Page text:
Onecoin was a glorified multi-level marketing scam, where money from new investors is essentially paid to previous investors. This type of scam is more commonly known as a pyramid or Ponzi scheme. Investors were promised 5x and 10x returns and encouraged to convince other potential investors to buy Onecoin cryptocurrency packages.
A German citizen born in Bulgaria, Ruja Ignatova is wanted for leading one of the largest international fraud schemes ever operated. She was assisted by her co-founder, Sebastian Greenwood, who was since pleaded guilty to wire fraud and money laundering charges.
Ignatova’s brother, Konstantin Ignatov, also couldn’t escape punishment. He was arrested in Los Angeles in 2019, trying to return to Bulgarian soil.
To this day, Ruja Ignatova has yet to be found. In 2016, the CryptoQueen boarded a flight in Sofia bound for Athens, Greece, and disappeared forever. Her notoriety has found her a place as the only woman on the FBI’s Top Ten Most Wanted Fugitives List.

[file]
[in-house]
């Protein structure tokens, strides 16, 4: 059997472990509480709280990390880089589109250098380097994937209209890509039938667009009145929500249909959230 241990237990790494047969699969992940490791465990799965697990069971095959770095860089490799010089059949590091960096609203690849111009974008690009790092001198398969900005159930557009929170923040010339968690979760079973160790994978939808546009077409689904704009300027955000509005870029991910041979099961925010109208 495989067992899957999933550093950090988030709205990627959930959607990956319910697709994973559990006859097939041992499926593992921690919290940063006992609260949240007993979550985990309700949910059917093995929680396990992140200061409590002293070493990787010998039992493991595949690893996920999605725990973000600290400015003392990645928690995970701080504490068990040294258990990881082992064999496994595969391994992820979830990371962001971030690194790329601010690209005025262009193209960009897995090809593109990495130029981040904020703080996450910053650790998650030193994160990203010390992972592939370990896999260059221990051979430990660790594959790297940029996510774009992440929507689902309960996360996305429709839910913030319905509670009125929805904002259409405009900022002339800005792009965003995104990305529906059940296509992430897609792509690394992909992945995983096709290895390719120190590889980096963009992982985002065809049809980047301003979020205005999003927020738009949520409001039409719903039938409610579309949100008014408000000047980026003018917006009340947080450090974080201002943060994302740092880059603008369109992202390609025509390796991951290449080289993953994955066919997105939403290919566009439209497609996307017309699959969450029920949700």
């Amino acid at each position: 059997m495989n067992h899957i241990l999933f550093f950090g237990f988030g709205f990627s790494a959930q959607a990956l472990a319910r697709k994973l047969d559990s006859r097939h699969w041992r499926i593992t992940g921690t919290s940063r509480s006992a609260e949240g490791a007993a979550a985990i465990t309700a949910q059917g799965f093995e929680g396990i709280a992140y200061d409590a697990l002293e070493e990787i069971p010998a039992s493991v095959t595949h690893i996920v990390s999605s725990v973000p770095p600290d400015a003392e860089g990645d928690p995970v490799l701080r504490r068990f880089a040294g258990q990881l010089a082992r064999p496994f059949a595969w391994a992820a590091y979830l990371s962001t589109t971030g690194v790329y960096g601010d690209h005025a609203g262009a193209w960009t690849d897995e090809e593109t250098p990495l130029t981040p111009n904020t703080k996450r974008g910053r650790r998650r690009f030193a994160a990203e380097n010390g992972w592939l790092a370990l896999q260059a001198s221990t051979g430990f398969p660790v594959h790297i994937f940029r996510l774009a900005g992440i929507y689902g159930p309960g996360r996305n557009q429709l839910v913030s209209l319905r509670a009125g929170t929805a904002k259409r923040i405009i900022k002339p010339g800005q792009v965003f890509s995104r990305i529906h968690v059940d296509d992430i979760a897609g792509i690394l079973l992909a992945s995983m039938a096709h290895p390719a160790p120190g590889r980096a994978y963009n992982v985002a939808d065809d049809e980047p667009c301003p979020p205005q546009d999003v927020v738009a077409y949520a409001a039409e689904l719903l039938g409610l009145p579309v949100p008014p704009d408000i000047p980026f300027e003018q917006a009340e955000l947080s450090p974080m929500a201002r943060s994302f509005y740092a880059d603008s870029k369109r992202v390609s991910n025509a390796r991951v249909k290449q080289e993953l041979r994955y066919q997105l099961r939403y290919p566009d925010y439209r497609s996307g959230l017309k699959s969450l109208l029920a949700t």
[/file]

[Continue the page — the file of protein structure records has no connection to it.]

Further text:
The FBI speculates that Ignatova travels with a troop of armed guards and might even be unrecognizable, thanks to plastic surgery.
In January 2023, a London penthouse was listed for sale in her name, giving the FBI new hope that she might be found. However, German prosecutors appeared behind the recent listing after seizing the property.
2. The Cajee Brothers
In 2019, Ameer and Raees Cajee created a cryptocurrency business based in Johannesburg, South Africa. Masquerading as an exchange, Africrypt promised investors a five-fold or ten-fold return on investment for their Bitcoin purchases. Sounds familiar?
After collecting around $3.6 billion from investors, the Cajee Brothers, at the tender ages of 21 and 18, claimed Ukrainian hackers attacked their site. According to Sean Peirce, head of the investigation, the claims were unfounded.
The disgraced Cajee brothers fled the country under the weight of death threats from investors. The young scammers join the ranks of cryptos’ most wanted criminals and have been hiding ever since.